Tell us about your upbringing. Did you have a lot of fashion influences in your childhood?
I grew up in Shanghai and came to the US for college when I was 17. Both my parents worked in the industry for a large department store in Shanghai and my father oversaw womenswear merchandising. Ironically, their experience in the fashion industry meant that they weren’t particularly supportive of me working in fashion as they knew how difficult and challenging the industry could be.
I went to Cornell for my undergraduate degree and spent two years as a management consultant. After that, I switched gears and went to work at an early stage tech startup that eventually became part of Caviar. It was a food delivery service and I was one of the early employees. It was a tough business – lots of competition and slim margins. The founders ended up exiting and selling to Caviar, and I decided to enroll in Stanford for my MBA.
Is that when you first started thinking about ALLY?
I had about 3-4 months in between quitting my job and going to business school. I ended up traveling and even enrolled in a summer course for Parsons in their Paris campus. I figured I’d brush up my French and maybe even explore fashion a bit. Truth be told, I didn’t have a plan in mind, but I figured it was the only time in my life that I could do something like this. Little did I know that I would eventually end up in fashion.
During that same summer, I was hiking Mount Kilimanjaro when I injured my toe. It was a pretty painful injury and I had to wear inserts. I couldn’t fit these inserts into my heels and that was the lightbulb moment. I started asking myself why are heels synonymous with pain and discomfort? It was next to impossible to find heels that were supportive and comfortable. It’s a universal problem for working women.
I started doing a lot of research. Every time I went back to China, I would talk to folks in the industry, especially those in the supply chain. It was then that I started to see the emergence of just-in-time inventory and I immediately wanted to incorporate that into my line so I wouldn’t be stuck carrying a ton of inventory.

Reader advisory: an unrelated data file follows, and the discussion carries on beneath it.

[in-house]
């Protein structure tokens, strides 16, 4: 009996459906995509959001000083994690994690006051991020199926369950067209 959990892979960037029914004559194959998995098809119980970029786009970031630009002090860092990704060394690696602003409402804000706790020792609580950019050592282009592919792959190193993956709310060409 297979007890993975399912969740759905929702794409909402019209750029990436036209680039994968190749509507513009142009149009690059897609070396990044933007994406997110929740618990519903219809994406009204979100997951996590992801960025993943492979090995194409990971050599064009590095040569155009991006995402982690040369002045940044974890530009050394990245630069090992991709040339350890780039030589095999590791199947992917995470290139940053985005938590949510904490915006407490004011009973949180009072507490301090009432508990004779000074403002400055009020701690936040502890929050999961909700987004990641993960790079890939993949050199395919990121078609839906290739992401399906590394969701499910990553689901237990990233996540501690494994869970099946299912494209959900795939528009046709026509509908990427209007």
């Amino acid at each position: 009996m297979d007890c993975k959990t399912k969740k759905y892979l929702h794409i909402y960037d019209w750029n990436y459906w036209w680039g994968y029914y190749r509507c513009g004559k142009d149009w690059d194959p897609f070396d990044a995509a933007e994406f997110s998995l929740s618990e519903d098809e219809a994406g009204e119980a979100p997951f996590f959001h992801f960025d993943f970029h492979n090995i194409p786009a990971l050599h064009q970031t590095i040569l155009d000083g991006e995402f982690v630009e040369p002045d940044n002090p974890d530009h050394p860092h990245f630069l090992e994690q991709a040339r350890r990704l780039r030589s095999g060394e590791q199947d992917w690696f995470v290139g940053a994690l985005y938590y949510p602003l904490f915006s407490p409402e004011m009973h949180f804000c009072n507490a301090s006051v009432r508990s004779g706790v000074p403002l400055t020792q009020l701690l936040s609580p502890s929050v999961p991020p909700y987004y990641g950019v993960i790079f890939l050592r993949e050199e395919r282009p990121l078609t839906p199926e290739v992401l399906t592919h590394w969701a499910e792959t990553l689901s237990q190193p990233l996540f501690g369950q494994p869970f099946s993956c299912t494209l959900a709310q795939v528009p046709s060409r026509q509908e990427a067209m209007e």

When did you take the leap?
My second year at Stanford was almost exclusively dedicated towards ALLY. I learned shoemaking and conducted tons of customer interviews. After graduating, I moved to New York and put together an incredible team that was heavy on product. Our product advisor is the former innovation director for Cole Haan. He introduced me to Dr. Roxann Clarke, a podiatrist, as well as Sarah, our very experienced footwear designer.
Tell us about your design.
It was a very iterative process. Sarah and Dr. Clark voiced their input based on their expertise and experience. The design itself was relatively easy – we knew we wanted to do something classic with a pointed toe. A timeless design. If we could make this design comfortable, we knew we were golden. We aren’t a trend-setter. We’re not fast fashion. We’d rather you treat our shoes as an investment, something that goes well with everything without destroying your foot. It’s the one pair of shoes that you absolutely must have in your closet.
After the design was set, it was all about testing and sampling. Luckily for us, we have a great and super-responsive factory partner who could create samples for us very quickly. We had about ten different ideas that we started off with and tested every single one. The entire process took us about 6 months which is quite fast for a new product like this.
Do you think fewer women are willing to sacrifice comfort for the sake of style?
The cohort of women who don’t care about good fit or comfort has been shrinking. My view is that with COVID, that cohort is going to shrink even more. While i do think that an extended period of lockdown wearing sweatpants means that there will be some pent-up demand for real clothes, I don’t think the demand and need for comfort and function will go away. I think we are headed in the direction of style with comfort and function.
Tell us what happens when you wear 4-inch stilettos.
It’s all about weight distribution (or lack thereof). If you’re wearing a heel without proper support, you’re putting most of your body weight in a very small surface area around the ball of your foot. That’s a lot of pressure on the metatarsal. Not to mention, higher heel heights could also put a lot of pressure on the toe joint.
We put in arch support as well toe support and other structures that help shift the weight back which is what makes our heel so comfortable.
Tell us about the ALLY woman.
She’s a working professional woman who isn’t price sensitive but cares deeply about good quality products.
We also just released a line of flats and we’re starting to see a slightly younger demographic.
Let’s talk COVID. How has COVID changed your strategy given that women aren’t going to work anymore?
Style-wise, we were already working on a few things pre-COVID. We were going to do a different heel style but ended up focusing on flats first due to COVID and that turned out to be the right decision.
A silver lining is that we were able to focus on a few operational items that were on our to-do’s but weren’t able to get to previously. Now that we have some breathing room, we were able to launch our try before you buy program and also automate some of our processes which is great.
What’s in the future for ally?
This was such a weird year, for us and for everyone else. We are continuing to work on expanding our distribution. We’re gearing up for the post-COVID world and continuing our focus on increasing offline retail channels.
Plus, we have some new styles that we are working on that we’re very excited about. Stay tuned!